IMG-20180113-WA0003.jpg

Nick Black who ran the Fruit pruning course with me also gave me my first lesson in using a chainsaw. At present I don’t hold my ticket so can’t use one as a paid employee but it could be an incredible asset to a gardener to be trained and qualified so im looking into getting myself the proper certification.

Wendy’s gold was one of the first special snowdrops to show her face, despite the horrendous weather she showed up in mid JanuaryIMAG7064_1.jpg

Another grim job but well worth doing was cleaning and weeding the paths, this involves many hours with a path weeding knife groveling on the floor. Our brick paths and surrounding borders are way too delicate to be jet washed so this is the best method, even if a horrible one

IMG_-kbf9hg.jpg

Above is the before, below the after!

IMG_-fz2rhh.jpg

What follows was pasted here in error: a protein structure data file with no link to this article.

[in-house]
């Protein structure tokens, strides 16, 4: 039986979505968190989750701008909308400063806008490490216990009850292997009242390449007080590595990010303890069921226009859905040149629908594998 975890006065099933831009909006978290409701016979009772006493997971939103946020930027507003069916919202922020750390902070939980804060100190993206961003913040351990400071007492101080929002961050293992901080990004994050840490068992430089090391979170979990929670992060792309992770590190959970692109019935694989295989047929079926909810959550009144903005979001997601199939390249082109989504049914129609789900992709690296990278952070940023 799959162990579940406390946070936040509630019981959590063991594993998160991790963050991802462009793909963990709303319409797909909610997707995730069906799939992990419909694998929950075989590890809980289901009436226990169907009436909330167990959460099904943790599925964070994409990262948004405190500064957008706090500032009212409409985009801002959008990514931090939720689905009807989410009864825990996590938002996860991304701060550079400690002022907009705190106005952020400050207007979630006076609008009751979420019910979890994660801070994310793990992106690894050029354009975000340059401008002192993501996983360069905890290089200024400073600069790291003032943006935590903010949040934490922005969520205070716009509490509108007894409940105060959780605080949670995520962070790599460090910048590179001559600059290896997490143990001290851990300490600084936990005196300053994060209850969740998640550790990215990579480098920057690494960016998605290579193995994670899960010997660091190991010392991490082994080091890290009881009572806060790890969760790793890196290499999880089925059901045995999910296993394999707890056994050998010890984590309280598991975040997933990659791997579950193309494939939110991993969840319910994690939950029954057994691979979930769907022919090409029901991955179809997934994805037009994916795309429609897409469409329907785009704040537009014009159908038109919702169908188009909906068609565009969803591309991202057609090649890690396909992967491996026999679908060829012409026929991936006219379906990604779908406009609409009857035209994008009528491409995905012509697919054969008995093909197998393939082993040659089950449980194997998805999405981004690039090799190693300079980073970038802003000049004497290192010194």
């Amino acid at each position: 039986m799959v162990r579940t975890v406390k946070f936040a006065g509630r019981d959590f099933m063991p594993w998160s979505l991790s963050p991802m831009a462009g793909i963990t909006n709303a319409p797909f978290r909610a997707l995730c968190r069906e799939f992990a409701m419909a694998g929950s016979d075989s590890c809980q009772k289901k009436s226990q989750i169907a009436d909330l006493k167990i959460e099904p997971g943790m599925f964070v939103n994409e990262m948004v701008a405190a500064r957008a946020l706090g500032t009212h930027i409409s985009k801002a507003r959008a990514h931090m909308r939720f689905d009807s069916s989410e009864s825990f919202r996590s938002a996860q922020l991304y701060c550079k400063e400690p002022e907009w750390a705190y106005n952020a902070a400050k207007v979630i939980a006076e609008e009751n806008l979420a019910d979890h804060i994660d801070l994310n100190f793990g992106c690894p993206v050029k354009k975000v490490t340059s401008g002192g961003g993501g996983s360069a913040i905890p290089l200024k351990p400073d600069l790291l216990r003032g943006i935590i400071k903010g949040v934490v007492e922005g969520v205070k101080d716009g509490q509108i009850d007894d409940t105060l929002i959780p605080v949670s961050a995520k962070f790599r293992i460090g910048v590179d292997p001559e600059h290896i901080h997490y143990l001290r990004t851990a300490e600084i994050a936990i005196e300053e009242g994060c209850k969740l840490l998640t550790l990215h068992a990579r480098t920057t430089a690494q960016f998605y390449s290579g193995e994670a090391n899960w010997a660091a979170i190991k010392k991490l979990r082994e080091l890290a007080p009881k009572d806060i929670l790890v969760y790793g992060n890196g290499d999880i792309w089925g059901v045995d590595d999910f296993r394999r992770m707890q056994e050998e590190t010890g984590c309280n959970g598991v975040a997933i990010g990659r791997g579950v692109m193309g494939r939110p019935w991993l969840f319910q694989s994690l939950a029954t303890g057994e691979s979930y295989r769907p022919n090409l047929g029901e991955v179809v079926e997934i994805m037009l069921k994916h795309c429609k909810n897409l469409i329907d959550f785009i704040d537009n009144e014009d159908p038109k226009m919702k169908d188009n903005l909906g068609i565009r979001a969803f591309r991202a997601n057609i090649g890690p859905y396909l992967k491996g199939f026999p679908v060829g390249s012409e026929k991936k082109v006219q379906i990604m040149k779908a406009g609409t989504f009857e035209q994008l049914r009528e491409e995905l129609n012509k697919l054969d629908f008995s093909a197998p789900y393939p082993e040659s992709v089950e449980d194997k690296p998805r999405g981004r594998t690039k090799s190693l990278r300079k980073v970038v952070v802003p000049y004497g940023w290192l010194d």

February, for me, was a good month in retrospect.

The malus trees got pruned, this is done in exactly the same way as you would an apple tree. The reason for doing this is to keep them loaded with blossom and fruit every year, otherwise they will have a tendency to go biennial. Fruiting heavily one year and not the next.

IMAG7133_1.jpg

Despite being bitterly cold as you’d expect for February it stayed relatively dry and allowed us to carry on working. I also had a few treats!

I popped down to one of my old workplaces in Kent, Hole Park, partly to see friends and the beautiful garden which is expertly maintained by my old Head Gardener Quentin Stark and his team and partly to see the first Plant fairs Roadshow of the year.

20180211_103208.jpg20180211_104142.jpg

Although Hole park is famous for its bluebells I can highly recommend a visit pretty much any time of the year and if you love snowdrops you wont be disappointed!

I also decided that I had, had my shoddy phone camera up to the back teeth (im pretty sure so had everyone else) since I dropped it in the pond this time last year it had never been quite the same and had in recent months been getting worse and worse. Id come to terms with the fact no amount of filters would make up for it and carrying round the Nikon just wasnt practical, so new phone it was!

20180217_143505.jpg